A new 34-seat turboprop aircraft purchased for the Cayman Brac commuter route has yet to be put into service, more than two months after arriving on island.
Tourism Minister Moses Kirkconnell said Cayman Airways flight crews were still completing their training on the new aircraft, which has also been going through the process of de-registering in the U.S. and being registered in the Cayman Islands.
Answering questions during Friday’s session of the Legislative Assembly, Mr. Kirkconnell said the plane, a Saab 340/B plus model, would soon be flying on the scheduled routes between Grand Cayman and the Brac.
Cayman Airways CEO Fabian Whorms told the Cayman Compass that the delays were due, in part, to the availability of training providers for operating crews and maintenance personnel.
He said many of the hold-ups were out of Cayman Airways control and were not uncommon issues facing airlines introducing new aircraft. He now expects the plane to be in use by mid November.
East End legislator Arden McLean led the questioning in the Legislative Assembly, asking why the training and regulatory requirements had not been substantially completed by the time the plane arrived on Aug. 14.
“That plane has been sitting up there for two-and-a-half months now,” he said.
Cayman Airways currently uses a 30-seat Embraer EMB 120 Brasilia, leased along with its crew on a temporary arrangement from Turks and Caicos-based InterCaribbean Airways, on the Brac route.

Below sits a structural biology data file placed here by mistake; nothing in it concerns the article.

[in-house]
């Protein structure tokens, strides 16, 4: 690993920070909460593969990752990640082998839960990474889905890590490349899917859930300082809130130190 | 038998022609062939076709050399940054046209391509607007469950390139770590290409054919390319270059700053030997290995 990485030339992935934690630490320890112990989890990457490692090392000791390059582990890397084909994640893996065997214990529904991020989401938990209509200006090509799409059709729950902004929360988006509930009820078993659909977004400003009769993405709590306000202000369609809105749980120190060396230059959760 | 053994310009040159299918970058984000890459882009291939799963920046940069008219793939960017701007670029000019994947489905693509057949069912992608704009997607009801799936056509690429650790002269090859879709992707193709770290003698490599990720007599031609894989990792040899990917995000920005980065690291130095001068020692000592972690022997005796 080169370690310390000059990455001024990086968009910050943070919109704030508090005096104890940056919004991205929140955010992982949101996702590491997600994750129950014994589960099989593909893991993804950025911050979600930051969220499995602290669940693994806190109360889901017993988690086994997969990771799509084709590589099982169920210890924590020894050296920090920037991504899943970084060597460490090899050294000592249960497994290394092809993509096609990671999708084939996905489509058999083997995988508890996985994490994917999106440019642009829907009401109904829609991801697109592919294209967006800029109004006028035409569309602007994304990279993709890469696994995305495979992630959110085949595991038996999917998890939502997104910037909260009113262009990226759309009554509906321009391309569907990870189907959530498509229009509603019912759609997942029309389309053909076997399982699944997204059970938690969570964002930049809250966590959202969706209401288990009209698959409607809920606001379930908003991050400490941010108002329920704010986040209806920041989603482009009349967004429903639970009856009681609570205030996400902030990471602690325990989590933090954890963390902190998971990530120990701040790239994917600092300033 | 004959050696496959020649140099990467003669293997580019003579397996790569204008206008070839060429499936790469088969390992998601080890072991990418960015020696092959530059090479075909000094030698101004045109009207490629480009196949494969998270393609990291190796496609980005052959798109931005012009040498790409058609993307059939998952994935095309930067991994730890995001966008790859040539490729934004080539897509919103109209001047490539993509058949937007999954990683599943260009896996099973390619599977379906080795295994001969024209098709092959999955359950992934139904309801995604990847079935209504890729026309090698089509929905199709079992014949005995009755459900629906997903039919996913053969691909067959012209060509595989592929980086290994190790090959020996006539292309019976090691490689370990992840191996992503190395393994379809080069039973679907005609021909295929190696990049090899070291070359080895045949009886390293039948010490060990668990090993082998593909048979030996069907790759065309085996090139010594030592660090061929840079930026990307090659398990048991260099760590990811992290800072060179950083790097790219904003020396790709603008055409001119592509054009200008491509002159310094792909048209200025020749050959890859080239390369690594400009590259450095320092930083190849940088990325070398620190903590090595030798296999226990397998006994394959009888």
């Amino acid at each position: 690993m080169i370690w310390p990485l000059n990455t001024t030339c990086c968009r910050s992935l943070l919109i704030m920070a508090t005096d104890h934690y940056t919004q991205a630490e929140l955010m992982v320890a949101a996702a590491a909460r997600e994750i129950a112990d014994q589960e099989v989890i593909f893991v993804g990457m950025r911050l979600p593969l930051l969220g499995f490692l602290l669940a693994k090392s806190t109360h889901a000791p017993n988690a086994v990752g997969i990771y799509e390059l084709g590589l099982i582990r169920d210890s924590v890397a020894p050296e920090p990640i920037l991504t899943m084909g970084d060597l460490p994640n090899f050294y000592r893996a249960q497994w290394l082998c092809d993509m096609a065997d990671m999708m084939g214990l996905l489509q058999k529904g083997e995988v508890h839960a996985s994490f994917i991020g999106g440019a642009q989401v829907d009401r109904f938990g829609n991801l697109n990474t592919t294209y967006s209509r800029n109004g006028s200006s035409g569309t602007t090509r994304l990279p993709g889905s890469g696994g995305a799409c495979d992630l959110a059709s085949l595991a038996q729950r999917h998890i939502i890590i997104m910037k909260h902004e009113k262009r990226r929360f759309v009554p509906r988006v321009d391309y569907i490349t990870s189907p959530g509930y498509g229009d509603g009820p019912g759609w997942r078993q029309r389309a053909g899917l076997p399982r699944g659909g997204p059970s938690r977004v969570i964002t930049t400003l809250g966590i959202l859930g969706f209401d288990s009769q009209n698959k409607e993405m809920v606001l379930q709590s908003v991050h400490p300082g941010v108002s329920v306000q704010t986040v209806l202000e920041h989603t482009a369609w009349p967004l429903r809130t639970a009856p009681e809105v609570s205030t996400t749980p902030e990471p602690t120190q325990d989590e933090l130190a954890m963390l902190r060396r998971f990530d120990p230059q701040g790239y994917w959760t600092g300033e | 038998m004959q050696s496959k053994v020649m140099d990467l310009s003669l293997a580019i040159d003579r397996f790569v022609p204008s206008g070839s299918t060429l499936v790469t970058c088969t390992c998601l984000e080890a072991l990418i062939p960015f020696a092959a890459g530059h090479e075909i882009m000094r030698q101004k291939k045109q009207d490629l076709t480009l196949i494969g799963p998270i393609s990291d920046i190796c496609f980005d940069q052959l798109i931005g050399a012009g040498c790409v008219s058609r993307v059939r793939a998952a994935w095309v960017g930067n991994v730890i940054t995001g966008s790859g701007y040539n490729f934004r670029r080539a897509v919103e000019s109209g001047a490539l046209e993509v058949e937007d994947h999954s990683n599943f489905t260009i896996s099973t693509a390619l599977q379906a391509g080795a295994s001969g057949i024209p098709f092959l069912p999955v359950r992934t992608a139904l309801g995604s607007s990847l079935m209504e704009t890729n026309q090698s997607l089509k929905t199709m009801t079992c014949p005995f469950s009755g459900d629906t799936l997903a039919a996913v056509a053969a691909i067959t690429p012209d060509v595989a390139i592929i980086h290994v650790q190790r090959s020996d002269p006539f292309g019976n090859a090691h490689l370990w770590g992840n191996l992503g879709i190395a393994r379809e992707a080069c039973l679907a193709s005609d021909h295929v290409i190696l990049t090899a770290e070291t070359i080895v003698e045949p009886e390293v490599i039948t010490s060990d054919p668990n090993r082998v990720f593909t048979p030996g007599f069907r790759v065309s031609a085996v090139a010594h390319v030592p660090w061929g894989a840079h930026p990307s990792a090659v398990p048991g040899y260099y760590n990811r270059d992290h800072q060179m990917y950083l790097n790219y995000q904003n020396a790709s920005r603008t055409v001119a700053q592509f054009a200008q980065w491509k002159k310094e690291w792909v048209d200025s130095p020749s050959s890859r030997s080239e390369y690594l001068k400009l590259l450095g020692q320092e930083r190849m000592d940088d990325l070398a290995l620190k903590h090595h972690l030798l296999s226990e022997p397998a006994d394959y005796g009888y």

Mr. Kirkconnell said four CAL pilots had completed simulator training on the aircraft in Miami but still had to go through “check-out rides” in Cayman.
“It is going to be crewed by all Cayman Airways staff. That is the reason why it has not started yet,” he said.
“You have seen the plane sitting there. It is not that work has not been going on since Aug. 14. They have been working to de-register and re-register, and at the same time the pilots were in Miami training.”
Mr. Whorms said thousands of man-hours had been invested and all programs and manuals had been submitted for regulatory approval. He said introducing a new aircraft into service involved multiple steps and processes, the timing of which was not always within the airline’s direct control.
He added, “In all honesty, while time is of the essence, we are not measuring the success of this program on time lines and we are instead focused on getting the job done right.”
He said a final technical survey of the aircraft by the regulatory authority still needed to take place.
He added, “If all goes well, we are expecting to complete our check rides and demonstration flights during the first ten days of November and launch service in mid-November.”